In an interview with PAP, Ratka was asked how much the war in Ukraine had changed his approach to deployment. Tanks On the battlefield, many experts and analysts in recent years have declared the end of an era for this equipment.
— The end of the era of tanks is a myth, and it is also a myth to say that these weapons are obsolete.. In fact, this type of weapon is very universal on the battlefield because it combines well the features of firepower, mobility and above all, survivability on the battlefield, he said.
The expert assessed that it was “simply stupid” to think of an army without tanks. “All militaries in the world are investing in armored weapons,” he noted, e.g. USA, Israel, China, Russia, Great Britain, France and Germany. He added that European countries are waking up from the lethargy of the Cold War and the collapse of the Soviet Union and are investing in purchasing and modernizing these equipment.
“Recently, British Defense Minister Ben Wallace said that we need to think deeply whether upgrading only 148 tanks is a good idea or upgrading more vehicles. He noted that everyone can already see that such a real war is quite different from what was imagined a few years ago.
According to the expert, tanks are great in offensive operations, but contrary to appearances, they are also essential in defense. Among other things, they can conduct maneuver defense, i.e. move and fire at the same time. He said they were highly mobile over rough terrain and, unlike light vehicles, could stop artillery fire, especially if it was not concentrated and dispersed.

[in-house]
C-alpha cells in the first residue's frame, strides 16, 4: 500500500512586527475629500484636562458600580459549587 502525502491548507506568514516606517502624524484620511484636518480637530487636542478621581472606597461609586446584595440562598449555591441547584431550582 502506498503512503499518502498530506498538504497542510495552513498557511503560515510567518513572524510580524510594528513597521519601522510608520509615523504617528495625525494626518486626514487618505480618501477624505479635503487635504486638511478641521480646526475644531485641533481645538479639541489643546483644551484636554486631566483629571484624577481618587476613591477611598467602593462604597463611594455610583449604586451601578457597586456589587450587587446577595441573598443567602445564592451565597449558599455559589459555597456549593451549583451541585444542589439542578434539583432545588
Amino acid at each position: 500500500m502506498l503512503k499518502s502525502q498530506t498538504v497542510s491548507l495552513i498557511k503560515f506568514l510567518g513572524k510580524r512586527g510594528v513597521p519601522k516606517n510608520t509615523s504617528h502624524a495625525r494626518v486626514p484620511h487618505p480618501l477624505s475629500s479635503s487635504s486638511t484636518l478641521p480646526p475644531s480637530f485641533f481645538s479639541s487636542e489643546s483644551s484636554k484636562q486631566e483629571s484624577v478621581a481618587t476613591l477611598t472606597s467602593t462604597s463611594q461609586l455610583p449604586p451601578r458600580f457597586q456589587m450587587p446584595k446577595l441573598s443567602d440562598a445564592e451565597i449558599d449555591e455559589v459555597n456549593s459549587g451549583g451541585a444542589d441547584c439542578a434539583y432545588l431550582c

– Compared to anti-tank missiles, hand-held or mobile launchers, tanks have very low survivability. They are less protected, especially those carried by individual soldiers. It is enough to direct mortar fire on such a launcher, and there is a very high probability that it will be removed from combat, he noted.
Ratka noticed it In Europe, new equipment is definitely replacing post-Soviet tanks. Poland supplied Ukraine with “almost all” of its T-72 units, he stressed, adding that other countries with fewer tanks of this type also supplied “large numbers”. He noted that there have been and will continue to be major problems in maintaining the post-Soviet system Armored weapons.
– After the political changes, factories producing components for this type of equipment simply did not exist. We no longer manufacture new engines for T-72 tanks in Poland and can only repair the engine up to a certain point. Cannons, especially tank cannon barrels, wear out a great deal. Unfortunately, we don’t have the capacity to manufacture them,” he said.
As rated by the editor of Defence24 Ukraine as a result of hostilities It may also have lost the ability to produce barrels for post-Soviet tanks.
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